Nearly two decades after the end of the Gulf War, our U.S. veterans who fought there are still suffering from the effects of Gulf War Syndrome, also known as Gulf War Illness. Until recently, most Gulf War vets weren't given serious consideration by the VA in terms of the effects the illness has on their health. In fact, some veterans were told that "Gulf War Syndrome appears to be a myth." Well, times are changing.
There has been a recent push to recognize Gulf War vets who suffer from Gulf War Illness, and award them the disability payments that are long overdue to them. Now that much needed attention is finding its way back to the subject of Gulf War Syndrome, we thought, as veterans disability lawyers, that it would be a good service to explain the history Gulf Way Syndrome and hopefully reach vets that are still suffering from its symptoms.
Conduct even a shred of research on Gulf War Illness and you will notice the word "controversial" appearing over and over. Critics of the syndrome's existence note that the symptoms Gulf War vets display are not disimilar to those that veterans of other conflicts have also experienced. As such, many groups are quick to suggest that Gulf War Illness is no different than "shell shock" or "post-traumatic stress disorder," and that these are simply common after-effects of wartime service. In worst case scenarios, some critics will simply call the disease a product of the soldier's imagination.
The problem with these hollow claims is that their origins are traced back to Pentagon-funded studies. And it's not hard to believe that a study performed by the Pentagon may be a bit biased. Of course, Gulf vets and gulf war advocate groups continue to disagree with the reports released by the Pentagon. Eventually, the voice of our vets were heard and an official federal report was released by an independent committee in 2008 that found very different findings than those of the Pentagon. Needless to say, when our soldiers claim that they are suffering from an illness, its highly unlikely that they're imagining this pain.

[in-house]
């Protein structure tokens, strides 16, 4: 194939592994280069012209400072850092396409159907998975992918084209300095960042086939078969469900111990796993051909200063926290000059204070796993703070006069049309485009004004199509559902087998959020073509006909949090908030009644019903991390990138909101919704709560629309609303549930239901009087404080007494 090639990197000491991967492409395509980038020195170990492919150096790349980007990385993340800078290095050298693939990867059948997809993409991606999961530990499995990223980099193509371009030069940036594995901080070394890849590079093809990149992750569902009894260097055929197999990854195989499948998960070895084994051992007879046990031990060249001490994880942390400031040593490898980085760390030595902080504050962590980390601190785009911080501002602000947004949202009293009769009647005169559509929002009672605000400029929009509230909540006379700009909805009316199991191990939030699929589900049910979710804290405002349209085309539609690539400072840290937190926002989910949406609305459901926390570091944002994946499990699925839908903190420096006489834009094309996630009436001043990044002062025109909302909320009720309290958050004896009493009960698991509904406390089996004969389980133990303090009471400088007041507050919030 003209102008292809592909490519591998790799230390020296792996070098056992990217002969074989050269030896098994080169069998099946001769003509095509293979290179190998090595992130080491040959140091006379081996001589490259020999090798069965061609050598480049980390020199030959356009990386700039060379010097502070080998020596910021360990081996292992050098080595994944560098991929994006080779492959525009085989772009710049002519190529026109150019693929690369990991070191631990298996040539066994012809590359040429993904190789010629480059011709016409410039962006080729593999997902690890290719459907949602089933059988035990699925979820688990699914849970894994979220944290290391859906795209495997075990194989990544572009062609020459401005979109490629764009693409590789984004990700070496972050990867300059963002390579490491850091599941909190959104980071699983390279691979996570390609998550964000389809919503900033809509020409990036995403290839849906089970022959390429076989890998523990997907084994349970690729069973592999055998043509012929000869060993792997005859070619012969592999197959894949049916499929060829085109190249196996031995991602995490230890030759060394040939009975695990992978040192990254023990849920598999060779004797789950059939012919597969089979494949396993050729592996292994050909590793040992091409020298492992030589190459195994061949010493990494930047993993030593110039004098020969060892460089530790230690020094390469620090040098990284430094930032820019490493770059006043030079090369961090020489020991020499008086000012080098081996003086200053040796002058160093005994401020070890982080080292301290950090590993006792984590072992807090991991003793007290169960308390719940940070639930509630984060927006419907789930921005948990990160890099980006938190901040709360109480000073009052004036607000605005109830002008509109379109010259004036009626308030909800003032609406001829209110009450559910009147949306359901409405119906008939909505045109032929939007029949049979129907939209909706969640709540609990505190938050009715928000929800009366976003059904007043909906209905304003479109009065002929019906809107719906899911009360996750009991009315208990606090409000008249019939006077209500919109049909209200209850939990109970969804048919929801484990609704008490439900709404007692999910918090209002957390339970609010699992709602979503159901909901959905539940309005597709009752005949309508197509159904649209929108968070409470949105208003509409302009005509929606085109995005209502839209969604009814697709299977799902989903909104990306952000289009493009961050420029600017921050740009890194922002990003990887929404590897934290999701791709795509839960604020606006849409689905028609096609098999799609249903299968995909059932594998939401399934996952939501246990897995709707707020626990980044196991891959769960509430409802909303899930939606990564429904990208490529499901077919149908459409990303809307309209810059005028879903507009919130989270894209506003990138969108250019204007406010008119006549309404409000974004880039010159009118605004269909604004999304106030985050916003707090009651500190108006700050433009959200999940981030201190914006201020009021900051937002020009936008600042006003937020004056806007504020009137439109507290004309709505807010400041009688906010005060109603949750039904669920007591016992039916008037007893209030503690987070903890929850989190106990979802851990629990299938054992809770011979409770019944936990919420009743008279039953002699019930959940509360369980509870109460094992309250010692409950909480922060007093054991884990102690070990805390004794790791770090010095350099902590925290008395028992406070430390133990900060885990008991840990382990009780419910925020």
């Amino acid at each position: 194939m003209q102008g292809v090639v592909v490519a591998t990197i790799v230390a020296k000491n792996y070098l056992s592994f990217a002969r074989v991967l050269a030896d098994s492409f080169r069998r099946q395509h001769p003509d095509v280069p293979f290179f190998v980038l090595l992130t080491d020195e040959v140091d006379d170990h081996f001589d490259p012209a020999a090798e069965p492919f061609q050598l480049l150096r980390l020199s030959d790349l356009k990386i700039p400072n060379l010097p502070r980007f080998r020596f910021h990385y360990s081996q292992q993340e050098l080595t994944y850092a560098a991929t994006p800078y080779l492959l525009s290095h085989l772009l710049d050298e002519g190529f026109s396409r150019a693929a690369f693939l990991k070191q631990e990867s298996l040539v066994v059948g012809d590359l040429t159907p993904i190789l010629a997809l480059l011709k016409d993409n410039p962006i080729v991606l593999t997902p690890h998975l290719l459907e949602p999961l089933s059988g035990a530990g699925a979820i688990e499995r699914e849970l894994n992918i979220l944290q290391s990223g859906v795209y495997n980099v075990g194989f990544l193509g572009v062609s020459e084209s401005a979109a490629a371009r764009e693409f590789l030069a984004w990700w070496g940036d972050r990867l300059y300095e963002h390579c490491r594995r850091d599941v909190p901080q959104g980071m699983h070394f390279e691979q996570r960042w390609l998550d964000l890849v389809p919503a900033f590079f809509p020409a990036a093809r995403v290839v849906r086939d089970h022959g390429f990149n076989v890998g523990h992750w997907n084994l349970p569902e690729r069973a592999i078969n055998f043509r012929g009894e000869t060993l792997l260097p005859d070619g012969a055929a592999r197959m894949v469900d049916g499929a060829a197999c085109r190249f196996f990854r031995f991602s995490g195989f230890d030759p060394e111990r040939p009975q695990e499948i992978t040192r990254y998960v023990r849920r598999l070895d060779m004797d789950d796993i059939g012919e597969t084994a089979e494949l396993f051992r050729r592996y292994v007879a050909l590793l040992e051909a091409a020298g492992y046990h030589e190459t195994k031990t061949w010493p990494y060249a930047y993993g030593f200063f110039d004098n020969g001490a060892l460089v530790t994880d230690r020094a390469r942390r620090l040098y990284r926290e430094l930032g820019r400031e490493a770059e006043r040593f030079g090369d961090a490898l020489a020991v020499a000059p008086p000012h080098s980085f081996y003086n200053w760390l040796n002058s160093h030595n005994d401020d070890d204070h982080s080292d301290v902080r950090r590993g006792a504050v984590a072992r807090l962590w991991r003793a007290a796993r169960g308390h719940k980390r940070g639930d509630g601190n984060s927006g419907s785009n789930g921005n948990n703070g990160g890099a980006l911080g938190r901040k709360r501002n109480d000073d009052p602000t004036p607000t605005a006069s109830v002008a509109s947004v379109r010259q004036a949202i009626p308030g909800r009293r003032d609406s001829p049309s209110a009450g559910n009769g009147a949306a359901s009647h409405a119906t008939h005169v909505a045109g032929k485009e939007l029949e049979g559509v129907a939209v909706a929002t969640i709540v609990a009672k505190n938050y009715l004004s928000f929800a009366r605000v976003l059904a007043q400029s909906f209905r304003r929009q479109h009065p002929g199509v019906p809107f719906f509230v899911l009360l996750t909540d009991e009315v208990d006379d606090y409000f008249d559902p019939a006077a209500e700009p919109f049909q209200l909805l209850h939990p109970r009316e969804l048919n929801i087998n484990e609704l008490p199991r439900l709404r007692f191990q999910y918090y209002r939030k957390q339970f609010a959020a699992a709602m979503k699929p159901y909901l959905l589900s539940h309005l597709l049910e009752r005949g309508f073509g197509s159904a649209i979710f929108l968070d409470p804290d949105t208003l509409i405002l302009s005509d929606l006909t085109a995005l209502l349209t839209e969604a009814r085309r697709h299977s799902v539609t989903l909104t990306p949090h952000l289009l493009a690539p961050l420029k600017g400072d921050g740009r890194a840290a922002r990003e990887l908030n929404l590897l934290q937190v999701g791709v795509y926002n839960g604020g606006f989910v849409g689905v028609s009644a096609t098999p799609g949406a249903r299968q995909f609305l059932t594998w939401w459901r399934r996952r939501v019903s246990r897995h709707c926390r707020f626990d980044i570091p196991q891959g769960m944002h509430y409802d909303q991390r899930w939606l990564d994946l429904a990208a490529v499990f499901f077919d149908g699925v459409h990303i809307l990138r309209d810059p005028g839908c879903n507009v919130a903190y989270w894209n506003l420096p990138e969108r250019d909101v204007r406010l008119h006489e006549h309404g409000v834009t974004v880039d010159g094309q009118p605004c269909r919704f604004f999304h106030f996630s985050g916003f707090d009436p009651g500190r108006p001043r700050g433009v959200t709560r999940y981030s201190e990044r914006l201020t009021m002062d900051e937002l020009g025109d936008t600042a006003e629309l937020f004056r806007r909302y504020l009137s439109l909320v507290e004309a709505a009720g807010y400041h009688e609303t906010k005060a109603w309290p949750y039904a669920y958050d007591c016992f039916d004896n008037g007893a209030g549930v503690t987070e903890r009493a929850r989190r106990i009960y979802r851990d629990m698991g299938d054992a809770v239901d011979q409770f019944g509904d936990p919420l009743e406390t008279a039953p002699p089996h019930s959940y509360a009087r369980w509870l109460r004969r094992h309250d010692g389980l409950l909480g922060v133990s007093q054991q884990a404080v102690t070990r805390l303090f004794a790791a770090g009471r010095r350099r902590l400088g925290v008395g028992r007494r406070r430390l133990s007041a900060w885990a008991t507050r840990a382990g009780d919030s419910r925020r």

Many Gulf War vets and their loved ones assumed that chemicals, burn pits, and oil fires were strictly to blame for Gulf War Illness. Hundreds of thousands of vets returned with similar symptoms: muscle aching, irritability, skin disorders, thickened saliva, weight loss, problems with memory, chronic fevers, vertigo, loss of balance, labored breathing, and headaches. There are also several documented cases of birth defects as well as cases of leukemia. However, after performing extensive studies, a very unsuspected finding was ruled as a possible cause.
The military had supplied Gulf War soldiers with pills to help ward off the effects of long-term illnesses associated with the effects of chemical weaponized nerve agents, and from the use of pesticides during deployment. In the 2008 independent Gulf War Illness report it was discovered that the use of these pills in conjunction with exposure to deadly nerve agents, was most likely the cause of the symptoms related to Gulf War illness.
Today, there are approximately 210,000 Gulf War veterans who remain ill after serving the 1991 Gulf War. Each of these veterans deserve healthcare and disability benefits. Advocate groups such as Veterans For Common Sense have slowly begin to see their efforts pay off, as the VA reopens ill Gulf War vet disability claims for Gulf War Syndrome.
As a Gulf War veteran, how do you know if you have Gulf War Illness?